India's fiscal deficit for February came in at INR 3.8 trillion (higher than INR 1.8 trillion in January) driven by higher transfer to states and higher non-capital spending. This puts Apr-Feb 2022 fiscal year to date (FYTD) fiscal deficit at 6.1% of GDP vs revised estimate (RE) of 6.9% of GDP. Through the first eleven months of the fiscal year, the cumulative deficit is only 82.7% of the total budgeted deficit for the full fiscal year, the lowest ratio at this point in the fiscal year in the last 9 years. Direct taxes fell marginally in February to INR 0.7 trillion driven by a decline in corporate tax while income tax remained flat. However, corporate and income tax have held up well compared to last year and compared to pre-Covid levels. Indirect tax collection increased due to higher GST revenues. Net revenue receipt after netting out allocation to states fell sharply from a surplus of INR 1.1 trillion in January to a deficit of INR 0.5 trillion driven by higher tax allocation to states. Total expenditure grew 11% m-o-m, driven by higher non-capital spending (21% m-o-m) while capital spending contracted marginally (-5% m-o-m). The government has spent around 80% of the budgeted allocation on capital expenditure up to February.

Manufacturing Purchasing Managers Index (PMI) declined to 54 in March 2022 from 54.9 in February 2022. Although weaker than the preceding month, the PMI reading for March 2022 marked the ninth consecutive month of expansion. New order inflows continued to increase in March 2022, according to manufacturers. But, the pace of increase in order inflows eased to a six-month low. Production volumes rose for the ninth consecutive month to cater to rising demand. Price indices increased since February 2022, signaling mounting input cost pressures. Inflation concerns dampened business confidence, which fell to a two-year low in March 2022. Services PMI rose to 53.6 in March 2022 from 51.8 in February 2022. This is the highest rate of expansion displayed by the index since December 2021. Strengthening demand conditions, particularly in the domestic market, new business wins and greater consumer footfall due to the relaxation of Covid-19 restrictions led to this upturn in the Services PMI. In March, services companies recorded the fastest expansions in sales and activity in 2022 so far. But, business confidence remained subdued due to inflation concerns. Input costs surged in at their fastest pace in the last 11 years. Services companies have absorbed most of this cost burden.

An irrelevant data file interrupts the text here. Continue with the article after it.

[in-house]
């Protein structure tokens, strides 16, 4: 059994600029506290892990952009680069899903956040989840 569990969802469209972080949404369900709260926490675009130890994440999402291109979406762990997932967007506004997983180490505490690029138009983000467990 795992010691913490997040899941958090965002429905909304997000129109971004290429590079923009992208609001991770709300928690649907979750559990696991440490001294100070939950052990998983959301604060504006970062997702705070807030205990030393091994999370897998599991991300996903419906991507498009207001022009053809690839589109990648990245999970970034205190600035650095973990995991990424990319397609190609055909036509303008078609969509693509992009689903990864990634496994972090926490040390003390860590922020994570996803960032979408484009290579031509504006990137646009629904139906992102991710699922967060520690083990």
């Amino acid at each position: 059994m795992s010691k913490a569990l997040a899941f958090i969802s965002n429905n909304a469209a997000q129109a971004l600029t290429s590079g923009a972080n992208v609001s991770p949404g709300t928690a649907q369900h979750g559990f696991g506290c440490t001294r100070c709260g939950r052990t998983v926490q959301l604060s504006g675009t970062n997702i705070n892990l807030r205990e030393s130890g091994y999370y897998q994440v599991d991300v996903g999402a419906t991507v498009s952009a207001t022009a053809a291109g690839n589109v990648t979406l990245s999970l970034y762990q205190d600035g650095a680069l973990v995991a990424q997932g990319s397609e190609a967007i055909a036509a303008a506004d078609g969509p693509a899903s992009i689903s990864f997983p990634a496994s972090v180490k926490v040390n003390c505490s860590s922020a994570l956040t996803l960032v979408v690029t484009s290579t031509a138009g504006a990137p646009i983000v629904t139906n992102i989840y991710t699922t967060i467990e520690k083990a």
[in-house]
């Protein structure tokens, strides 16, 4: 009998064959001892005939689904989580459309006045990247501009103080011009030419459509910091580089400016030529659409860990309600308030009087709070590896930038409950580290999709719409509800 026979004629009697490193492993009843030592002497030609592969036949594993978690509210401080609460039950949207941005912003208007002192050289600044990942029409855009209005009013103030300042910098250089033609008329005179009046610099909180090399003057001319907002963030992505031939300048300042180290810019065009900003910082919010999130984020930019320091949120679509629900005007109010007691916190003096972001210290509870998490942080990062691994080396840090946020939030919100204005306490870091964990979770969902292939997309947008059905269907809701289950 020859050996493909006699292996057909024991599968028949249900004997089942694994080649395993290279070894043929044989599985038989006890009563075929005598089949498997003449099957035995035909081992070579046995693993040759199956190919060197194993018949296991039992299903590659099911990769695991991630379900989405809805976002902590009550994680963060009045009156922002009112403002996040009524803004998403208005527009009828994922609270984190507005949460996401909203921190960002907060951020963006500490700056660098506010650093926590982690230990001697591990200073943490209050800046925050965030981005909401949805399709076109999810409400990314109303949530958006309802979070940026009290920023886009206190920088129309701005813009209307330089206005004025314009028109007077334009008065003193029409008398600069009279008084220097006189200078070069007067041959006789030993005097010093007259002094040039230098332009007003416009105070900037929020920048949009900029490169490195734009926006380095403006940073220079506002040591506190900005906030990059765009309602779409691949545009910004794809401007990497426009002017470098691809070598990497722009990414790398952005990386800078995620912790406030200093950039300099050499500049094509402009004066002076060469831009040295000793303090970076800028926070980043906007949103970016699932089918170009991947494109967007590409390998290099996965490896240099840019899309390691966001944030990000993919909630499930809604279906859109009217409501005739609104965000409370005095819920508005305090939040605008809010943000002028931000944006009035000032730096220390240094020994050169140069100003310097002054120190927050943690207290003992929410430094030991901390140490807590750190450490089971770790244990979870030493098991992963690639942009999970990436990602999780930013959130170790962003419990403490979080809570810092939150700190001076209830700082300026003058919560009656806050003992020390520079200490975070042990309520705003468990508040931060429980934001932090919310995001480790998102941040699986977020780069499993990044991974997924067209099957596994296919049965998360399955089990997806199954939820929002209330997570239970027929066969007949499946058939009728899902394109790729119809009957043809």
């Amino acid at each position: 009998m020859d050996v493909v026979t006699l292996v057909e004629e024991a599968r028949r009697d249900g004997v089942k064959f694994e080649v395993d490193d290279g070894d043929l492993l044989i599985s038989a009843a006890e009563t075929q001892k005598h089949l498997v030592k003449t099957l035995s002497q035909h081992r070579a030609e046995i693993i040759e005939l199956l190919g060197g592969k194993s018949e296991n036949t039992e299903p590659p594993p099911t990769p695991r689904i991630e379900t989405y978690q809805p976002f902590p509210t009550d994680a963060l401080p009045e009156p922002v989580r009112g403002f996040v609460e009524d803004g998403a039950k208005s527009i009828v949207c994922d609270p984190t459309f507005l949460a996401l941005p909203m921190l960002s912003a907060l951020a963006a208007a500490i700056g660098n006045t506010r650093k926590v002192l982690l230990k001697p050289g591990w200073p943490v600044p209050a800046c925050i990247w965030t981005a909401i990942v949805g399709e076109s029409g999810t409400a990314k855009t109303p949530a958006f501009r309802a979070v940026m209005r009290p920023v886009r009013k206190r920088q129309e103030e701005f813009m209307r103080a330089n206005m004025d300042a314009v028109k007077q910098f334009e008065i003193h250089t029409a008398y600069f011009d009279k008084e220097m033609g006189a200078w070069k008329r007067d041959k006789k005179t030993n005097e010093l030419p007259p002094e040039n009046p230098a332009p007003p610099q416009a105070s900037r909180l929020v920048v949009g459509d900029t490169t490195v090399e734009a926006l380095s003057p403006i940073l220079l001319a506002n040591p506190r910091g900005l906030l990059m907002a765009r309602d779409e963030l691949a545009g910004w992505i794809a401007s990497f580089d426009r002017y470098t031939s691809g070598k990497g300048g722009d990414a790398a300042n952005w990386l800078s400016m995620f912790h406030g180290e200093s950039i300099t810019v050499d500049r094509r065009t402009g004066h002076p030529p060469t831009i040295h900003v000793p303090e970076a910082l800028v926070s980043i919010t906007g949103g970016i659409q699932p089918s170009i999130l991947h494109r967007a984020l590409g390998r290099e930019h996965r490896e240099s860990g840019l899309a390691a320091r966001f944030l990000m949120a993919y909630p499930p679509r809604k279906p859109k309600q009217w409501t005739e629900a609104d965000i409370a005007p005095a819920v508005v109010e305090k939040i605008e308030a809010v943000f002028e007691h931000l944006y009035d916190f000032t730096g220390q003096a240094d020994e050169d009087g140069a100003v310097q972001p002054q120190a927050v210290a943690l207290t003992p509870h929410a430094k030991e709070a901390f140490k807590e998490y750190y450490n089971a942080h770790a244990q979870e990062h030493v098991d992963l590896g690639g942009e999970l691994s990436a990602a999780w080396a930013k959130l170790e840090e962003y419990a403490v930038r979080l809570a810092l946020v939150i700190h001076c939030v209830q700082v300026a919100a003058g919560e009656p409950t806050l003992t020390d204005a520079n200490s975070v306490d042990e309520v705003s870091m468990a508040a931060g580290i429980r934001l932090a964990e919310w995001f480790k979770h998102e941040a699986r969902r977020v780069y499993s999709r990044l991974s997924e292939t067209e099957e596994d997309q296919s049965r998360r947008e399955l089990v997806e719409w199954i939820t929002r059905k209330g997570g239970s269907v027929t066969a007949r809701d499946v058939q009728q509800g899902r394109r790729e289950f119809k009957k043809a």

Core sector growth accelerated to 5.8% y-o-y in February 2022 compared with 4% y-o-y in the previous month due to low base (February 2021, the core industry contracted by -3.3% y-o-y). On a m-o-m basis, core output decreased by 5.3%. On a y-o-y basis, acceleration in core is led by natural gas at 12.5%, refining at 8.8% and coal at 6.6%. Uptick was also visible in steel at 5.7%, cement at 5% and electricity at 4%. During April-February 2022, core sector reported an increase of 11.1% y-o-y. Cement and natural gas have driven the rebound at 22.4% y-o-y and 20.4% y-o-y respectively. Steel output has seen an increase of 18.5% y-o-y.

Trade deficit narrowed in March 2022 to USD 18.7bn vs USD 20.9bn in February. For FY22, trade deficit has widened to USD 192.4bn compared with USD 102.6bn a year ago and USD 161.4bn seen in FY20. Exports reached an all-time high in March to USD 40.4bn from USD 34.6bn in February 2022. During FY22, exports stood at 417.8bn (USD 17.8bn higher than USD 400bn target) displaying an impressive growth rate of 43.2% y-o-y as compared to 7.5% decline in FY21. Over a 2-year period, exports in FY22 were higher by 33.3%. Export growth was broad based led by petroleum products (104.4%), electronic goods (24.3%), cotton (16.8%), organic and inorganic chemicals (15.7%), textiles (16.5%) and engineering goods (12.6%). Whereas rice and pharma exports reported slight moderation. Imports increased on a sequential basis by 6.5% m-o-m to USD 59.1bn in March as compared to USD 55.5bn in February on the back of higher oil (USD 3.1bn) and electronic goods imports (USD 2bn). Gold imports fell significantly in March to USD 1bn from USD 4.7bn in February. FX reserves were lower by USD 14 bn at approximately USD 617.6 bn.